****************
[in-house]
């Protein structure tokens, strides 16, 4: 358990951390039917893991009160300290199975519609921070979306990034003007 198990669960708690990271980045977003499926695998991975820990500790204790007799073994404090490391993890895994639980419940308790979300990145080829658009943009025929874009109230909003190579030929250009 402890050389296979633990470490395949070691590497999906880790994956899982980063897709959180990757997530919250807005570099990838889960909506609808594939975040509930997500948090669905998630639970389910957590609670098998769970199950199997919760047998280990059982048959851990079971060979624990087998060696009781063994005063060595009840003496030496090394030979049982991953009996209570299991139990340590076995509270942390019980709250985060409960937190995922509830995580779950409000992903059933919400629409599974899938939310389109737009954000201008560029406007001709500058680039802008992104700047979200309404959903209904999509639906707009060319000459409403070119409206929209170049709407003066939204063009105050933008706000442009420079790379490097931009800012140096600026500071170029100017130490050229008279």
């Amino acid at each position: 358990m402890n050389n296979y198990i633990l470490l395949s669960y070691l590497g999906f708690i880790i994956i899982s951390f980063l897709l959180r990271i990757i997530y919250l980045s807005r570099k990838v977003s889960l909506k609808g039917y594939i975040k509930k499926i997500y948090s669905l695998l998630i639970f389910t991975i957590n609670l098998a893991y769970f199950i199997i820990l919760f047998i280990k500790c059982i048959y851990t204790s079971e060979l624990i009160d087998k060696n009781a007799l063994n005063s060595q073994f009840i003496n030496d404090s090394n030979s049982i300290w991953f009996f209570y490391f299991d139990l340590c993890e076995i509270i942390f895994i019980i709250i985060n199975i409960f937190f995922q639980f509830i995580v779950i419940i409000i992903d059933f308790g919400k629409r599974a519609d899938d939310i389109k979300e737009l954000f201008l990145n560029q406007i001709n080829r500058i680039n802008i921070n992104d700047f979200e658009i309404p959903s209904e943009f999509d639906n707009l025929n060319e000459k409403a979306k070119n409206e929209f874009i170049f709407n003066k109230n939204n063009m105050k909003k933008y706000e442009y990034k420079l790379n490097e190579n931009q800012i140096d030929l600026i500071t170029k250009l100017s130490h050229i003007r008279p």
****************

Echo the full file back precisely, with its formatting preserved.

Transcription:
[in-house]
């Protein structure tokens, strides 16, 4: 358990951390039917893991009160300290199975519609921070979306990034003007 198990669960708690990271980045977003499926695998991975820990500790204790007799073994404090490391993890895994639980419940308790979300990145080829658009943009025929874009109230909003190579030929250009 402890050389296979633990470490395949070691590497999906880790994956899982980063897709959180990757997530919250807005570099990838889960909506609808594939975040509930997500948090669905998630639970389910957590609670098998769970199950199997919760047998280990059982048959851990079971060979624990087998060696009781063994005063060595009840003496030496090394030979049982991953009996209570299991139990340590076995509270942390019980709250985060409960937190995922509830995580779950409000992903059933919400629409599974899938939310389109737009954000201008560029406007001709500058680039802008992104700047979200309404959903209904999509639906707009060319000459409403070119409206929209170049709407003066939204063009105050933008706000442009420079790379490097931009800012140096600026500071170029100017130490050229008279």
């Amino acid at each position: 358990m402890n050389n296979y198990i633990l470490l395949s669960y070691l590497g999906f708690i880790i994956i899982s951390f980063l897709l959180r990271i990757i997530y919250l980045s807005r570099k990838v977003s889960l909506k609808g039917y594939i975040k509930k499926i997500y948090s669905l695998l998630i639970f389910t991975i957590n609670l098998a893991y769970f199950i199997i820990l919760f047998i280990k500790c059982i048959y851990t204790s079971e060979l624990i009160d087998k060696n009781a007799l063994n005063s060595q073994f009840i003496n030496d404090s090394n030979s049982i300290w991953f009996f209570y490391f299991d139990l340590c993890e076995i509270i942390f895994i019980i709250i985060n199975i409960f937190f995922q639980f509830i995580v779950i419940i409000i992903d059933f308790g919400k629409r599974a519609d899938d939310i389109k979300e737009l954000f201008l990145n560029q406007i001709n080829r500058i680039n802008i921070n992104d700047f979200e658009i309404p959903s209904e943009f999509d639906n707009l025929n060319e000459k409403a979306k070119n409206e929209f874009i170049f709407n003066k109230n939204n063009m105050k909003k933008y706000e442009y990034k420079l790379n490097e190579n931009q800012i140096d030929l600026i500071t170029k250009l100017s130490h050229i003007r008279p």